I was lying in bed and thinking about how I wish the guys had just talked to Sam for a minute and moved on. Then I got thinking about the bigger issue. Does it actually matter if our kids are popular? What does popularity really mean, and what are the real benefits and consequences? I thought of contacting the most popular kids from my high school to see how they are faring all these years later, to see if being popular served them.
Being popular comes with a lot of challenges. Kids who are popular are often quite anxious because they are aware of the precariousness of their social standing. This anxiety and the peer pressure can prevent kids from growing and maturating. The boys Sam met at the Mud Bog are dating already, and I know the one boy does not feel confident and popular inside. They are great kids who are trying to find their way in the world, and I’m sorry that they weren’t nicer to Sam. Yet I see that my son won’t be worse off in the long run, he is only negotiating a situation that all of us have to learn to deal with, that of peer rejection.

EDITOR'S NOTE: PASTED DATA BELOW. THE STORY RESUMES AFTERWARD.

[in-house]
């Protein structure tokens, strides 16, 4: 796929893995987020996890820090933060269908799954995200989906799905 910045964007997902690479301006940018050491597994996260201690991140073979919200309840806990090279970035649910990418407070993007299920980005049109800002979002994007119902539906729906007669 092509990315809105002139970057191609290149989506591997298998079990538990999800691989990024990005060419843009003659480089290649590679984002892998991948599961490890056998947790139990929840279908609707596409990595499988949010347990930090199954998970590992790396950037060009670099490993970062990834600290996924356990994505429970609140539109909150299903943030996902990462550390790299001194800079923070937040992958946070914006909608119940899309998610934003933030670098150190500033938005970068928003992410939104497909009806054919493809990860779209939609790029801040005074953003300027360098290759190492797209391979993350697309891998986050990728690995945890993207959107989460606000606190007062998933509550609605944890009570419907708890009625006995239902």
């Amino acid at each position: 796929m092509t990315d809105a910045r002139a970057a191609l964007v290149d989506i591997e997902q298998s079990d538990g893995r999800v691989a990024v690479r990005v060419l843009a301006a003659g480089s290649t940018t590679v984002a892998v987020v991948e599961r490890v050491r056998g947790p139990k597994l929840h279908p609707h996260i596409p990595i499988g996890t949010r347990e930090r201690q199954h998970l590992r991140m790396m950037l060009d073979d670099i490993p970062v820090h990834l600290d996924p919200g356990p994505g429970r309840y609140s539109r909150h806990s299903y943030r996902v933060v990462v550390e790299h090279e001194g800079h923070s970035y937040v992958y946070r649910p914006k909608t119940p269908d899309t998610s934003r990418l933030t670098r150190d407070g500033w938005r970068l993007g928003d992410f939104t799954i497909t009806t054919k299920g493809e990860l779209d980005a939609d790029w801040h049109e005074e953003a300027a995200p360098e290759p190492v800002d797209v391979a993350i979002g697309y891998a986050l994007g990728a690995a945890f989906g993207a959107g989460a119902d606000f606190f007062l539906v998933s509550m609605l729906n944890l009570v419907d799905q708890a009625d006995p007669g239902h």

So when do you need to worry about your kids’ popularity? Ask yourself, does my kid have friends? Is he or she generally happy? Does my child have an optimistic or pessimistic view of the world? Does your child have hobbies and activities that he or she likes to do and help provide a haven from the tough social world at school? If you answered yes to these questions, then your child is popular enough.
In Sam’s case, he certainly has a handful of great friendships. He has an optimistic view of the world. He has hobbies, including music which has lead to him joining his first band. He is undeniably a very happy kid with a great sense of being welcomed for exactly who he is. I’m not a Polyanna when it comes to my kids; I know he has his strengths and weaknesses and he isn’t perfect, just like the rest of us. But he knows he is loved and welcomed by a significant few, and while I’m sure he’d love to be universally sought out, I’m also confident that he has strong enough havens to deal with the inevitable social slights of adolescence.